The Rødøy skier - rock carving from 2000 BC - Rødøy, Nordland, Norway. | Illustration based on a stamp published by Posten Norge - CC0.

The Rødøy skier - rock carving from 2000 BC - Rødøy, Nordland, Norway. | Illustration based on a stamp published by Posten Norge - CC0.

Norwegian ski history | Hunting in deep snow

The word ski comes from the Old Norse language and means cleft wood. The old Norwegians were hunters, and have used skis to their advantage for over 5000 years.
By LA Dahlmann | The Evergreen Post

Rock carvings found at Rødøy

In 1933, ethnographer Gutorm Gjessing discovered the above rock carving on the island of Rødøy, in the Norwegian region of Nordland.

The carving dates back to around 2000 BC, and the general belief is that the person depicted is one of Norway’s earliest skiers.

Ancient ski remains

In 1959, Johan Kleivhaug found 5000-year-old ski-remains on his land in Vefsn, also in Nordland.

Both Norway’s historical Sami and Norse populations were excellent skiers – and perfected their abilities throughout the millennia.

Hunting in the deep snow

When the early Norwegians were out hunting, they moved through vast areas of land.

In winter, deep snow covered the ground, and people needed a tool to help them conquer the elements; they needed skis.

Not only did a simple pair of wooden planks allow the hunter to float on top of the snow, but they also allowed her or him to move as fast as the wind.

They shaped the skis to fit the landscape

Throughout history, the length and width of the skis have changed.

It was very much the layout of the landscape and the actual practical use that decided the design. Some were long, some short, and some wide.

Every generation and every community had their own master ski-makers, who adjusted, tweaked, and improved as the millennia passed by.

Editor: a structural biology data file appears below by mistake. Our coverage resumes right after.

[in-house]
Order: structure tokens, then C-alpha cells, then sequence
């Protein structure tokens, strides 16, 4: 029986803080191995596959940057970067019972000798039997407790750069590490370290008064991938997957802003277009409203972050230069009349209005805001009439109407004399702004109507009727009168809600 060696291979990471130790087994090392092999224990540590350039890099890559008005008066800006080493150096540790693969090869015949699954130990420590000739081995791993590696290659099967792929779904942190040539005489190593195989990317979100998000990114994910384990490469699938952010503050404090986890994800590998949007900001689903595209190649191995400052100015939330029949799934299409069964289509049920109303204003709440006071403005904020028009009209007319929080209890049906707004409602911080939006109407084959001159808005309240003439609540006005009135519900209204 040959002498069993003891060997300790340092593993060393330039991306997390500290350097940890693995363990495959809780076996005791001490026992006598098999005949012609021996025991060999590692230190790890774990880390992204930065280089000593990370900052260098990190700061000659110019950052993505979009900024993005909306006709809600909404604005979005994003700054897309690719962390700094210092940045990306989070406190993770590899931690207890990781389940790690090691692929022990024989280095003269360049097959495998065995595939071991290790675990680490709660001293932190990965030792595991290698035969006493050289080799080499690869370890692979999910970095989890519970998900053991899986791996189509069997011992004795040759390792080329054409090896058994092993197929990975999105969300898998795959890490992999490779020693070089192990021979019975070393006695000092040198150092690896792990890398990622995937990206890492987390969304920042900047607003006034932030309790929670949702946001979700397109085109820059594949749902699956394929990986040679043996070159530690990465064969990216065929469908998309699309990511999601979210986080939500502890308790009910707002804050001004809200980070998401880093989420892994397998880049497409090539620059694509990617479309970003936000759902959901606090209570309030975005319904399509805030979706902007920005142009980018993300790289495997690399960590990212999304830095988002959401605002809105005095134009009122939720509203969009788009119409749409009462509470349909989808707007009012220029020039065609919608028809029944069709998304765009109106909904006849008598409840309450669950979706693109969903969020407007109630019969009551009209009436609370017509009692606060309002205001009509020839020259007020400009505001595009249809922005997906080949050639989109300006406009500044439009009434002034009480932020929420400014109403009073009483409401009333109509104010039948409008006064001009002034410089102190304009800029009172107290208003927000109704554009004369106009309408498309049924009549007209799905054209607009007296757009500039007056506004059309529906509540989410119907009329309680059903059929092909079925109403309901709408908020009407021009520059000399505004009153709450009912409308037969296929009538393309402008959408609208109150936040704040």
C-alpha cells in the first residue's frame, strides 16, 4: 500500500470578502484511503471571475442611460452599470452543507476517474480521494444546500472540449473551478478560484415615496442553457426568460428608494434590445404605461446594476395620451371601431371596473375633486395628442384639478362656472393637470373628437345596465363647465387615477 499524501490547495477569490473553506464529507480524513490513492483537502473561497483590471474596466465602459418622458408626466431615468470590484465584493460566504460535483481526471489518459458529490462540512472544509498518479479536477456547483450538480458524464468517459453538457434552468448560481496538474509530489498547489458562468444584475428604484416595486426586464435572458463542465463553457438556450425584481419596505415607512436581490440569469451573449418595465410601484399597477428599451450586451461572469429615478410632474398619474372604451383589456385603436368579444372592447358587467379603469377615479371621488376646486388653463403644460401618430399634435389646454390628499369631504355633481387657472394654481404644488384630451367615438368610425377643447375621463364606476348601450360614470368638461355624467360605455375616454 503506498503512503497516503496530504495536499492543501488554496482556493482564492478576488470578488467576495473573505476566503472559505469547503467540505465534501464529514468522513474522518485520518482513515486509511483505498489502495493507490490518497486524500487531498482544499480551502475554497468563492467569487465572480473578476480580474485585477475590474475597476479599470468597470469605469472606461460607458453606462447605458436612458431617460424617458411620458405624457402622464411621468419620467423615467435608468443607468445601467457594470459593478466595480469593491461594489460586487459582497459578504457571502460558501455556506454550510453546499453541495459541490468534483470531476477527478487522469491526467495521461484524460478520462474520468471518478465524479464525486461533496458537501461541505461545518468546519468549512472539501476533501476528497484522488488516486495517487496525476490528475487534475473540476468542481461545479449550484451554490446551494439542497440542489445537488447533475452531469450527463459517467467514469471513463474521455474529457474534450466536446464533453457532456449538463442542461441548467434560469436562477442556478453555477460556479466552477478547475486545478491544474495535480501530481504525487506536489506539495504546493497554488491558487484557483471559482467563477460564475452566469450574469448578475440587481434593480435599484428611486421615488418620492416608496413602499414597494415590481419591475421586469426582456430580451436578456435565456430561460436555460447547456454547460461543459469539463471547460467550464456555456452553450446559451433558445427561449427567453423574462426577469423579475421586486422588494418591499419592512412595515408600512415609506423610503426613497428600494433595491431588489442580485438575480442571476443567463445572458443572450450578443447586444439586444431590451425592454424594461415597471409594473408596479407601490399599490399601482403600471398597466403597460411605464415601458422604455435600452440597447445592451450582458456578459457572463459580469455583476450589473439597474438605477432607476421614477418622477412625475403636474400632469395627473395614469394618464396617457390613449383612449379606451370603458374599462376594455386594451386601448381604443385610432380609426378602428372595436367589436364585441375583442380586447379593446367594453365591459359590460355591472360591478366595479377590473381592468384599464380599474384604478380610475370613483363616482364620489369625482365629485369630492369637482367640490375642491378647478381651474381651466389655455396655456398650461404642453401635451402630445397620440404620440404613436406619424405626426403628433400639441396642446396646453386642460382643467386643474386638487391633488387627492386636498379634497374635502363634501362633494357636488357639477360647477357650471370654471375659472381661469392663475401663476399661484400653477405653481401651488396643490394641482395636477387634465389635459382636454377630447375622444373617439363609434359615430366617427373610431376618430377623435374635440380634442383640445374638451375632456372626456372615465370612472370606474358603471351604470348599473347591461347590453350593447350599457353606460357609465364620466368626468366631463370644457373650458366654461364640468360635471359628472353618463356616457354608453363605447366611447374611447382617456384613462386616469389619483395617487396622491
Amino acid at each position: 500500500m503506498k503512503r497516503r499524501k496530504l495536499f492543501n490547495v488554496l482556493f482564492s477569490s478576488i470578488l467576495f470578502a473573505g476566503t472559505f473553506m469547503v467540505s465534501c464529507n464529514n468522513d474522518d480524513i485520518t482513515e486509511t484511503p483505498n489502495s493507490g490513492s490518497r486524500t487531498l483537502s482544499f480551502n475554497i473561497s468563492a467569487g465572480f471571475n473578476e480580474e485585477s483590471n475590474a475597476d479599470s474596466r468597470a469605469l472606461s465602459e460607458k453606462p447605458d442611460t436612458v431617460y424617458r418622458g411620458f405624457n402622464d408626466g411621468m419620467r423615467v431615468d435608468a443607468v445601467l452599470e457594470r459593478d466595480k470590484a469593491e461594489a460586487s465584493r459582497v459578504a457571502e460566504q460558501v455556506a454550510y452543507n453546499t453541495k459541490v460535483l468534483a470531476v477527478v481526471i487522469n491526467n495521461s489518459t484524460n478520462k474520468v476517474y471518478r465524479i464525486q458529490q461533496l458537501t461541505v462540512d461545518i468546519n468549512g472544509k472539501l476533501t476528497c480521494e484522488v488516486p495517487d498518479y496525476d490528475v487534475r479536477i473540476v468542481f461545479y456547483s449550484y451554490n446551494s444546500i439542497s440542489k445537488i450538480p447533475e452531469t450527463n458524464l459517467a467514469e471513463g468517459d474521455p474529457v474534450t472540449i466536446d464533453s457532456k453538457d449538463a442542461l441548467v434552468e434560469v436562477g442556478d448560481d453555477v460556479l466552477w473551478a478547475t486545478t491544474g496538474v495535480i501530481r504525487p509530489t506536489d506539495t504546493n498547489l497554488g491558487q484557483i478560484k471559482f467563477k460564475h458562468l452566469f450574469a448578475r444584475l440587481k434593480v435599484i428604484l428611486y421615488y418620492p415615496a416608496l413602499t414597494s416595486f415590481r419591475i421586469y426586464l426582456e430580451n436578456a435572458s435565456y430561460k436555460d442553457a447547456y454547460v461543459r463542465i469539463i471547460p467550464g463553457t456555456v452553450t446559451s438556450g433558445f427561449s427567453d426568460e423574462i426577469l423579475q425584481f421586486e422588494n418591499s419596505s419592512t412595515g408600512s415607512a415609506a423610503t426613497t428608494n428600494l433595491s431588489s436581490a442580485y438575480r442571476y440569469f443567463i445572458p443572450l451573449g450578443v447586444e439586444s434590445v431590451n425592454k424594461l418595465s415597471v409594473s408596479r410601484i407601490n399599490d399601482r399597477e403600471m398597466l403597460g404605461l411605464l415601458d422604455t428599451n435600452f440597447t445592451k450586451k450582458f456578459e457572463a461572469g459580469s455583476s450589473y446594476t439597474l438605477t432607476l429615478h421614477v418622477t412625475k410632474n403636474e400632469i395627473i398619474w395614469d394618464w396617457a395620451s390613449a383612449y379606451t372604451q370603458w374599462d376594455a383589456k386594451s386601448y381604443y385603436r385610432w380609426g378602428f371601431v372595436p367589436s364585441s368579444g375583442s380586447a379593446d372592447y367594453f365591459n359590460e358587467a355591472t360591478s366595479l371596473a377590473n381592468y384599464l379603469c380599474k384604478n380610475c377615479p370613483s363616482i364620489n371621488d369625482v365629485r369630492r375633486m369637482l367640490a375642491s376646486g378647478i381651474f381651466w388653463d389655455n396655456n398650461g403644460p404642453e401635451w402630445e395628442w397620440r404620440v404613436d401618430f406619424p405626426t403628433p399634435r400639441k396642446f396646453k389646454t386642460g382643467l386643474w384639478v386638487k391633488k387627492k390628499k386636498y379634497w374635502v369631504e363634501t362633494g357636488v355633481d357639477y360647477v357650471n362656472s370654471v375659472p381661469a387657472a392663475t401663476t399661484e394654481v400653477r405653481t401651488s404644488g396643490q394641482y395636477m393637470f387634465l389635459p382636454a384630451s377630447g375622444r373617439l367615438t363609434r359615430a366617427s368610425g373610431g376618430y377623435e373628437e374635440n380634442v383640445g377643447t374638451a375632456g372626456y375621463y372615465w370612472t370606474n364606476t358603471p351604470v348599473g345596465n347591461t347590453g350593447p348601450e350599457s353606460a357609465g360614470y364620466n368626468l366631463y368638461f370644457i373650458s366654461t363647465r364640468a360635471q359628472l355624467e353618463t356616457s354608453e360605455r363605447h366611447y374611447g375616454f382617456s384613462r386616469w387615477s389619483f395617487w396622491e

Clad with fur

Today, we apply ski wax to the bottom side of the skis – to create the optimal glide. It is all very high tech.

Our ancestors, on the other hand, simply attached animal fur to the bottom of the ski, with the tip of the hairs pointing backwards. This gave a good forward glide, and had the opposite effect when moving uphill.

Fur-clad skis have been in use well into our own time.

One long and one short ski

In places with steeper terrain, the two skis were often of equal length.

However, in areas with relatively flat or undulating mountain plateaus and forestland, the historical skier often had one long and one short ski – a langski and a kortski, the latter also called andor or ånder.

The long ski was on the left foot, and the skier mainly used it for gliding.

The short ski was on the right foot, and was the primary tool for forward movement, steering, and climbing uphill. It was usually this shorter ski that had fur underneath.

Only one ski pole

Most of today’s skiers have two poles when they are out and about in the tracks. Our forebears made do with just the one.

Photographs from as late as in the early 1900s, show that the one pole was still the norm.

Norse gods and Vikings

The old Norse winter-god Ull was a master at skiing, and he could ski faster and bolder than anyone else.

The Norse goddess Skade could ski down the hill and still shoot with her bow and arrow.

Every Viking warrior was no less of a skier than he was a swordsman.

Visit the Norwegian ski museum in Oslo

When you are next in Norway’s capital, Oslo, ask a passer-by to point out the Holmenkollen ski jump. Its creators majestically placed it on one of Oslo’s surrounding hills. To most Norwegians, Holmenkollen is a symbol of pride, a link back to ancient traditions.

If you wish to see Holmenkollen up close, then the Oslo Metro will take you there in less than 30 minutes. We highly recommend the outing – which includes some splendid views of the city and the Oslofjord. And whilst you are there, visit the Norwegian Ski Museum. We are sure that you will not regret the trip.

Source: Bø, Olav. Norsk skitradisjon. Det Norske Samlaget 1966. | EGP.00035

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